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CLC honors Duane Weston
EVERETT Duane Weston, of Arlington, was one of two guests of honor when more than 450 people gathered at the Everett Events Center,
Nov. 15, for the Cascade Land Conservancys fifth Snohomish County Conservation Awards breakfast.
Weston received the Phil and Laura Zalesky Lifetime Achievement Award along with Cliff Bailey, of Snohomish. Another award, the Cascade Agenda Leadership Award, was presented to Congressman Rick Larsen for his efforts in creating the Wild Sky Wilderness area in the Skykomish River watershed. Legislation to create the Wild Sky Wilderness Area won unanimous passage in the House earlier this year through the leadership of Larsen and others. However, the legislation has been blocked by a vote in the Senate.
Weston received the award for his efforts in the world of forestry and Bailey was acknowledged for a life of agriculture-related service. Indeed, forestry and agriculture were common themes in the large gathering of conservationists. The breakfast raised more than $95,000 to further the work of the conservancy, which links conservation to the need for livable cities with vibrant economies.
Speaking on behalf of the need for jobs and a strong economy at the same time as preserving the natural environment, Bob Drewel stepped in at the last minute for the president of the Snohomish County Economic Development Council, Deborah Knutson, who was absent due to the death of her mother.
We can get more done together than we can working separately, Drewel said. Now Executive Director of the Puget Sound Regional Council and former Snohomish County Executive, Drewel told the audience that the Cascade Land Conservancy and the PSRC both have similar missions in that they both work with a wide number of groups, governments and organizations for the betterment of the region.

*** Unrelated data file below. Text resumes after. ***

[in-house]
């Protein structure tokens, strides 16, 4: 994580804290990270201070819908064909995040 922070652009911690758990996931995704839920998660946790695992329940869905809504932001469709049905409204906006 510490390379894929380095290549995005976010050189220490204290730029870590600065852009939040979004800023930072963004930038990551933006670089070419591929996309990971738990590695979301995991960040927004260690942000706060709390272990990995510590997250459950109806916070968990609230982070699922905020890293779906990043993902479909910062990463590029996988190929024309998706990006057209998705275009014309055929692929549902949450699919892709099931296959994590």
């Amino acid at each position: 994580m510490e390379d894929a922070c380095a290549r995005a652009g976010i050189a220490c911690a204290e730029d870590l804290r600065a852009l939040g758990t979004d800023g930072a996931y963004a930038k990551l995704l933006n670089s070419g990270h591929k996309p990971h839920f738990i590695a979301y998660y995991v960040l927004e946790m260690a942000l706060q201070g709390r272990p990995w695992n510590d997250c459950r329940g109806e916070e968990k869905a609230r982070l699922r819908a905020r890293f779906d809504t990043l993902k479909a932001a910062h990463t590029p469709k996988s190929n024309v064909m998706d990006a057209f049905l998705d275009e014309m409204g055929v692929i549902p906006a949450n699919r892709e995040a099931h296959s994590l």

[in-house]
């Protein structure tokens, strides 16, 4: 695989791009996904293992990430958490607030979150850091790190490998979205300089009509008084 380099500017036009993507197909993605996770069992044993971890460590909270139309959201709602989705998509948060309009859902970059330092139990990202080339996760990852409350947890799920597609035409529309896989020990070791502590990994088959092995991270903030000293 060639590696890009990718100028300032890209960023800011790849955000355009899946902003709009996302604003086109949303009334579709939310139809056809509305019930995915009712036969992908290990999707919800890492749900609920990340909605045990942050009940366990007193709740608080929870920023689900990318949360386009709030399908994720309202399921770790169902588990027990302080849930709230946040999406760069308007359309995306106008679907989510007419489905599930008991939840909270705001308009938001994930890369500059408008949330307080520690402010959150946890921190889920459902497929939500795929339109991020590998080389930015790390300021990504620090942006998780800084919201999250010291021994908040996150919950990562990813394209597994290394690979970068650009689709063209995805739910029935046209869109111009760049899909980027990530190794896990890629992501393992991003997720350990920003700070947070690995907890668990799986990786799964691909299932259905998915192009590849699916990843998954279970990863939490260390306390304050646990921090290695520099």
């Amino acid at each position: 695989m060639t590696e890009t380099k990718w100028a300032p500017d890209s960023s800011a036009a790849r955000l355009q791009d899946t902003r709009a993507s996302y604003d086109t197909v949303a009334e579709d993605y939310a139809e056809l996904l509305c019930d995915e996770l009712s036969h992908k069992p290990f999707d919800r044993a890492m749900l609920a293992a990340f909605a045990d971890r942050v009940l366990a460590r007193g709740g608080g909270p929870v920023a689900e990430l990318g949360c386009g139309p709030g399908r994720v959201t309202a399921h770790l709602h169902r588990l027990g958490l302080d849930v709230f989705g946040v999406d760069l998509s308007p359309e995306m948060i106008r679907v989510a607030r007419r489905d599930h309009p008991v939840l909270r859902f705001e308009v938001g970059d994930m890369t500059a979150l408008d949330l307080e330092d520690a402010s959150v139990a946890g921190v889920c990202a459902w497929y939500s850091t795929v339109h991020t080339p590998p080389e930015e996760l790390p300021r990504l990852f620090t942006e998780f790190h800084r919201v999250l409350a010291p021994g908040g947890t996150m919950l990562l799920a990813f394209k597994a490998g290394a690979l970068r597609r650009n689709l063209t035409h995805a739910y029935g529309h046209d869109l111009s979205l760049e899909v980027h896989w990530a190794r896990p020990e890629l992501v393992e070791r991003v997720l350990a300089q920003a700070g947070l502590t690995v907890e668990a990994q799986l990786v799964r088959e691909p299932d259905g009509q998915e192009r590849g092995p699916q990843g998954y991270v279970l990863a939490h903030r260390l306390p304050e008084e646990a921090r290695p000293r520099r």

The audience and program reflected the awareness that business and industry are essential participants in preserving the environment.
Even Arlington Mayor Margaret Larson made an appearance both on film and in person. She spoke on behalf of the need to preserve farmland on one of several films created for the event.
I always like to say, if its not good for the farmers, its not good for us, Larson said in the film. She and some of the Arlington City Council members joined Arlingtons natural resource manager Bill Blake at the breakfast.
The planning of the event was a good illustration of putting your money where your mouth is 98 percent of the breakfast meal was supplied from locally produced food including eggs, potatoes, bacon, and fruit, with squashes as centerpieces on the tables. The only item on the menu not grown locally was the oranges for orange juice and the coffee beans, although they were roasted locally.
Founded in 1989, The Cascade Land Conservancy is a regional land trust operating in Washington state with headquarters in Seattle and principal offices in King, Kittitas, Mason, Pierce and Snohomish counties. The CLC has conserved more than 140,000 acres of working forests, farmlands and natural areas.